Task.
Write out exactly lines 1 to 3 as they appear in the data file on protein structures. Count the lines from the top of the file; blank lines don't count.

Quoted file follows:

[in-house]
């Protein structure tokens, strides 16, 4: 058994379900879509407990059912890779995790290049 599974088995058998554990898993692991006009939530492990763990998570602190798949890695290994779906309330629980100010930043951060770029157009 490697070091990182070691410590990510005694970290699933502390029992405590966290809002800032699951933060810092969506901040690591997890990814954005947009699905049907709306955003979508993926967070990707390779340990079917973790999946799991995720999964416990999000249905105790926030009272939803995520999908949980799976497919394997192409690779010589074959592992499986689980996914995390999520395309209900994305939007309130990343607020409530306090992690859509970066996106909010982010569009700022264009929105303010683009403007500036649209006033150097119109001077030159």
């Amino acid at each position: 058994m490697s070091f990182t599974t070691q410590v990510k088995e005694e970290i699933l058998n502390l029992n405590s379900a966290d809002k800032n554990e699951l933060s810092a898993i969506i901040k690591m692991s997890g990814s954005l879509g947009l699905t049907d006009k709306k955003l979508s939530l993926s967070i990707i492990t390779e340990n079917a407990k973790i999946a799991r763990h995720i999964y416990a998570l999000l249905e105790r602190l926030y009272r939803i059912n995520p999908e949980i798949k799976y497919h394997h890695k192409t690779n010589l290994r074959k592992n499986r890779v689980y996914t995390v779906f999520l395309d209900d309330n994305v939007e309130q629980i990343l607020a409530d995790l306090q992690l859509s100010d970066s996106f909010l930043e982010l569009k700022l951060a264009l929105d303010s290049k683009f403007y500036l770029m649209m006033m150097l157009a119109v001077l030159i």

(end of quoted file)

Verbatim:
[in-house]
């Protein structure tokens, strides 16, 4: 058994379900879509407990059912890779995790290049 599974088995058998554990898993692991006009939530492990763990998570602190798949890695290994779906309330629980100010930043951060770029157009 490697070091990182070691410590990510005694970290699933502390029992405590966290809002800032699951933060810092969506901040690591997890990814954005947009699905049907709306955003979508993926967070990707390779340990079917973790999946799991995720999964416990999000249905105790926030009272939803995520999908949980799976497919394997192409690779010589074959592992499986689980996914995390999520395309209900994305939007309130990343607020409530306090992690859509970066996106909010982010569009700022264009929105303010683009403007500036649209006033150097119109001077030159």
């Amino acid at each position: 058994m490697s070091f990182t599974t070691q410590v990510k088995e005694e970290i699933l058998n502390l029992n405590s379900a966290d809002k800032n554990e699951l933060s810092a898993i969506i901040k690591m692991s997890g990814s954005l879509g947009l699905t049907d006009k709306k955003l979508s939530l993926s967070i990707i492990t390779e340990n079917a407990k973790i999946a799991r763990h995720i999964y416990a998570l999000l249905e105790r602190l926030y009272r939803i059912n995520p999908e949980i798949k799976y497919h394997h890695k192409t690779n010589l290994r074959k592992n499986r890779v689980y996914t995390v779906f999520l395309d209900d309330n994305v939007e309130q629980i990343l607020a409530d995790l306090q992690l859509s100010d970066s996106f909010l930043e982010l569009k700022l951060a264009l929105d303010s290049k683009f403007y500036l770029m649209m006033m150097l157009a119109v001077l030159i």